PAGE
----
Knowing how giant sequoia trees responded to a 500-year warm spell in the past is important because scientists predict that climate change will probably subject the trees to such a warm, dry environment again, said Swetnam, a UA professor of dendrochronology and director of UA's Laboratory of Tree-Ring Research.

During the Medieval Warm Period extensive fires burned through parts of the Giant Forest at intervals of about 3 to 10 years, he said. Any individual tree was probably in a fire about every 10 to 15 years.

The team also compared charcoal deposits in boggy meadows within the groves to the tree-ring fire history. The chronology of charcoal deposits closely matches the tree-ring chronology of fire scars.

The health of the giant sequoia forests seems to require those frequent, low-intensity fires, Swetnam said. He added that as the climate warms, carefully reintroducing low-intensity fires at frequencies similar to those of the Medieval Warm Period may be crucial for the survival of those magnificent forests, such as those in Sequoia and Kings Canyon National Parks.

Since 1860, human activity has greatly reduced the extent of fires. He and his colleagues commend the National Park Service for its recent work reintroducing fire into the giant sequoia groves.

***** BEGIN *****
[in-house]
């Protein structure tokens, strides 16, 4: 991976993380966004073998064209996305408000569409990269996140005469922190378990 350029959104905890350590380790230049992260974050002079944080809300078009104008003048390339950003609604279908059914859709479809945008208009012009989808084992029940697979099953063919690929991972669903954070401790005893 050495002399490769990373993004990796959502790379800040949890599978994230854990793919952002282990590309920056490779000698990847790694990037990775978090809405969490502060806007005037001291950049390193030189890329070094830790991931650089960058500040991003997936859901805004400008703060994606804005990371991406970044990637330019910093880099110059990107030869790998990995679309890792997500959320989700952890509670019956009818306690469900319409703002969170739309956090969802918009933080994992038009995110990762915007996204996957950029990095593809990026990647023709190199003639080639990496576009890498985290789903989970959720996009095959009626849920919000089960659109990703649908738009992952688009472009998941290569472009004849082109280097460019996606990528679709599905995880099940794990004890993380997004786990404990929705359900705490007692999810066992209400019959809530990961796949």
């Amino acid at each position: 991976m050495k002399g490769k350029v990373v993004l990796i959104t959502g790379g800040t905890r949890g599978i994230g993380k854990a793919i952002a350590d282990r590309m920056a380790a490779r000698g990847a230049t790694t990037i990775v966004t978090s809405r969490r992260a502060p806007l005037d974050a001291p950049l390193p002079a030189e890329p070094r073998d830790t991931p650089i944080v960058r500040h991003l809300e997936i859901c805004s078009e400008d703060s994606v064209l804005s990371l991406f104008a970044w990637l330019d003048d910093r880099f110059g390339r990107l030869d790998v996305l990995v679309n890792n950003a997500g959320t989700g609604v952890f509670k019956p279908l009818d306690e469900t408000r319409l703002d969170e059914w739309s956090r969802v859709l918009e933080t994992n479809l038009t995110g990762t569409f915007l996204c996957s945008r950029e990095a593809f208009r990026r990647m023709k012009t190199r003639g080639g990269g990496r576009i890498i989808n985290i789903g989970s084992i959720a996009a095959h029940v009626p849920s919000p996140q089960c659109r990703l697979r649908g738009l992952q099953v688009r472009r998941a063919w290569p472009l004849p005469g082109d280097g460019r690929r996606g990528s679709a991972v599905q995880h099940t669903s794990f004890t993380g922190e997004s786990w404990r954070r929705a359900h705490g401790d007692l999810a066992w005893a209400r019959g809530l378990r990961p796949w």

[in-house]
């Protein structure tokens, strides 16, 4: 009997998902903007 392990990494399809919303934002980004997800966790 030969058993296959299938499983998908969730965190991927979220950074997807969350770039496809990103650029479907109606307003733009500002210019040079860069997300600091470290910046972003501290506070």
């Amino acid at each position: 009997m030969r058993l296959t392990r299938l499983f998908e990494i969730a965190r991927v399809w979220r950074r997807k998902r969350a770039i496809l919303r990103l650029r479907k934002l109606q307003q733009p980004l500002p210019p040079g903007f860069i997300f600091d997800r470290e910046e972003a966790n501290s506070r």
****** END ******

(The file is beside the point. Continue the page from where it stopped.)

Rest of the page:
The team's report, "Multi-Millennial Fire History of the Giant Forest, Sequoia National Park, California, USA," was published in the electronic journal Fire Ecology in February. A complete list of authors and funding sources is at the bottom of this story.

To study tree rings, researchers generally take a pencil-sized core from a tree. The oldest rings are those closest to the center of the tree. However, ancient giant sequoias can have trunks that are 30 feet in diameter - far too big to be sampled using even the longest coring tools, which are only three feet long.

To gather samples from the Giant trees, the researchers were allowed to collect cross-sections of downed logs and standing dead trees, he said. It turned out to be a gargantuan undertaking that required many people and many field seasons.